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Prindle Institute for Ethics Featured in Environmental Design + Construction

Prindle Institute for Ethics Featured in Environmental Design + Construction

September 4, 2008

Prindle Exterior 2007-1.jpgSeptember 4, 2008, Greencastle, Ind. - "On any given day, students and faculty walk down the wooded path to get to the Janet Prindle Institute for Ethics at DePauw University," begins an article in Environmental Design + Construction magazine. "They are there for meetings, conferences or fireside discussions in the great room. They work on research papers and projects in the library, which is filled with natural light. While ethics is the subject of most of the work being done here, this facility fosters more than its share of intellectual productivity."

The article takes a detailed look at the Prindle Institute, which in the spring became the first building in Indiana to earn a LEED New Construction Gold 2.2 rating for energy efficiency and environmental design from the U.S. Green Building Council. Located in the DePauw University Nature Park, the Prindle Institute -- designed by Lake/Flato Architects and CSO Tony Blair Prindle 3cs.jpgArchitects with Shiel Sexton serving as contractor -- was dedicated last fall. (at right: former British Prime Minister Tony Blair visits with DePauw students and alumni at the Institute; March 3, 2008)

"From the start of the project, the team of University staff, facility planners, designers and contractors focused holistically on green design," writes Chuck Scholer. "They didn't get hung up on what level certification the building should be, try to over-commit or force a design element that might not have been successful or been right for the project. Because of that mindset, many of the green elements fell into place and became a natural fit for the building and the environment."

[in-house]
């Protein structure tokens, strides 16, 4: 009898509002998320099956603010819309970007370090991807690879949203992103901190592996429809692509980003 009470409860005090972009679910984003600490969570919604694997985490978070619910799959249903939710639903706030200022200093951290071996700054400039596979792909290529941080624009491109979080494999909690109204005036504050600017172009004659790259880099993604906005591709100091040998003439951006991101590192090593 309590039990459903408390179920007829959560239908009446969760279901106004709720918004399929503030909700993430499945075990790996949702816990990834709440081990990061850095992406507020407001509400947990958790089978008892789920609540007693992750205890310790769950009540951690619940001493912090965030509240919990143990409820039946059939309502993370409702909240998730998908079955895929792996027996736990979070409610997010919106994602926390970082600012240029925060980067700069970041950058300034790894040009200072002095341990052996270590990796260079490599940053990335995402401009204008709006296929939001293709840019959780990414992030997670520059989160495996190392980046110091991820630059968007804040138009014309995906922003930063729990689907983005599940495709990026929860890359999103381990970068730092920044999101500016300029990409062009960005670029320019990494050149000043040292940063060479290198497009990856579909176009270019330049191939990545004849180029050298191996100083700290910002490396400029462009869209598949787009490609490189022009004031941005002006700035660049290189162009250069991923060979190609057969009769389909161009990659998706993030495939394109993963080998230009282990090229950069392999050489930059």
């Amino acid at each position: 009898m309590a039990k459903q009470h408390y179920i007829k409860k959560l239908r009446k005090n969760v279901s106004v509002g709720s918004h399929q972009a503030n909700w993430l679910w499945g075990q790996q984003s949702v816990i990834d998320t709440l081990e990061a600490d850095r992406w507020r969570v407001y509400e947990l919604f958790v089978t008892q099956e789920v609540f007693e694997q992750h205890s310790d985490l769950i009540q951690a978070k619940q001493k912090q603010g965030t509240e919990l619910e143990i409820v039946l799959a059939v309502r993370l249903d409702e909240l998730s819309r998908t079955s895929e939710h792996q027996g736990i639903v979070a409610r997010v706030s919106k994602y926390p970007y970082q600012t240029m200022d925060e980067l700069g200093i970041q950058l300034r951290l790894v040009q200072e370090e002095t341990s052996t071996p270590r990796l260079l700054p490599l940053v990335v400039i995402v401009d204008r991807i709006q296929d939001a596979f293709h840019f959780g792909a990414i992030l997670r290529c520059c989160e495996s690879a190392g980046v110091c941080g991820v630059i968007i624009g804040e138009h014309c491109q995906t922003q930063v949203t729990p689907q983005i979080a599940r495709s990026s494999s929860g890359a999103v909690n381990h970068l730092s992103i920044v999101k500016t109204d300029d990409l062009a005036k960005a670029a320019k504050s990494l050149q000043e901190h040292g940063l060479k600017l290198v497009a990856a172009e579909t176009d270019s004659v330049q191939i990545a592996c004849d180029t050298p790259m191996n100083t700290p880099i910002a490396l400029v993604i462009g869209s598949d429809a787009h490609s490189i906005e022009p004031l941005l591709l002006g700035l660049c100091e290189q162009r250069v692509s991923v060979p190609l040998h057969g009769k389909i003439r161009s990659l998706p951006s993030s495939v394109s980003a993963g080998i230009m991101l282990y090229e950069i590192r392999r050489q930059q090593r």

The text lists some of the environmentally-friendly features of the Prindle Institute, noting "the exterior walls and roof were designed to conserve energy and heat loss. Early results show an energy savings of about 55 percent." Ted Fares, director of facilties management at DePauw, tells the publication, "It's really Prindle Interior.jpgthe money you spend between the walls that makes the biggest difference."

The piece also points out, "Colleges around the country, including DePauw, are making big gains when it comes to sustainable building practices. About two years ago, DePauw University President Robert G. Bottoms initiated DePauw's commitment to sustainable design. The first building under that new standard and commitment was the Institute for Ethics. Coincidentally when Janet Prindle, a DePauw alum, came forward to fund the facility, she too insisted that it be a green building. Administrators have seen a shift in students' interest in green design. Incoming students are more environmentally conscious and expect higher education institutions to be environmental stewards. Five years ago, prospective students would visit campus and ask questions about academics, faculty and athletics. Today, about 25 percent want to know about the school's sustainable design programs. That interest among its students and alumni are helping spurring green development projects on campuses nationwide."

Read the article in its entirety at the magazine's Web site.

A gift from Janet W. Prindle, a 1958 DePauw graduate, created the Institute, which was designed to make her alma mater "a destination for critical inquiry and Prindle Institute Deck 2007.jpgdiscourse" and nurture faculty members, students, staff and visitors "in forming new thinking to resolve critical problems."

The Bartlett Reflection Center, which is in the final stages of construction near the Prindle Institute within the DePauw Nature Park, has also been designed to obtain LEED certification.

On August 21, the National Wildlife Federation honored DePauw University for its efforts to promote sustainability in its report, "Campus Environment 2008: A National Report Card on Sustainability in Higher Education."  Details can be found in this previous story.